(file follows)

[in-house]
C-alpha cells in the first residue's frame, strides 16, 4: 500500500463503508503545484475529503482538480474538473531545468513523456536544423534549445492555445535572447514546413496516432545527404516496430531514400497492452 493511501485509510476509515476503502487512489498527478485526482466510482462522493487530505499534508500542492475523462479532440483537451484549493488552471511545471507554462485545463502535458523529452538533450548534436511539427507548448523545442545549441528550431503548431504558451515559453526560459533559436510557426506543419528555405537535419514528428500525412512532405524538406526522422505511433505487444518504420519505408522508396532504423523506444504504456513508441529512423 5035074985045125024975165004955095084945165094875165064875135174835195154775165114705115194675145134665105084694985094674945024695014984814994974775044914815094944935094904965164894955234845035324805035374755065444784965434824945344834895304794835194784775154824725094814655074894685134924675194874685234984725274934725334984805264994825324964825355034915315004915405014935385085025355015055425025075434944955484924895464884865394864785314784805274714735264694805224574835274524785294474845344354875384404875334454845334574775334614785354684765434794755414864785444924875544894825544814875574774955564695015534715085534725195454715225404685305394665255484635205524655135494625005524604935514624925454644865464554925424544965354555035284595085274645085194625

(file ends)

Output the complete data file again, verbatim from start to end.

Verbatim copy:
[in-house]
C-alpha cells in the first residue's frame, strides 16, 4: 500500500463503508503545484475529503482538480474538473531545468513523456536544423534549445492555445535572447514546413496516432545527404516496430531514400497492452 493511501485509510476509515476503502487512489498527478485526482466510482462522493487530505499534508500542492475523462479532440483537451484549493488552471511545471507554462485545463502535458523529452538533450548534436511539427507548448523545442545549441528550431503548431504558451515559453526560459533559436510557426506543419528555405537535419514528428500525412512532405524538406526522422505511433505487444518504420519505408522508396532504423523506444504504456513508441529512423 5035074985045125024975165004955095084945165094875165064875135174835195154775165114705115194675145134665105084694985094674945024695014984814994974775044914815094944935094904965164894955234845035324805035374755065444784965434824945344834895304794835194784775154824725094814655074894685134924675194874685234984725274934725334984805264994825324964825355034915315004915405014935385085025355015055425025075434944955484924895464884865394864785314784805274714735264694805224574835274524785294474845344354875384404875334454845334574775334614785354684765434794755414864785444924875544894825544814875574774955564695015534715085534725195454715225404685305394665255484635205524655135494625005524604935514624925454644865464554925424544965354555035284595085274645085194625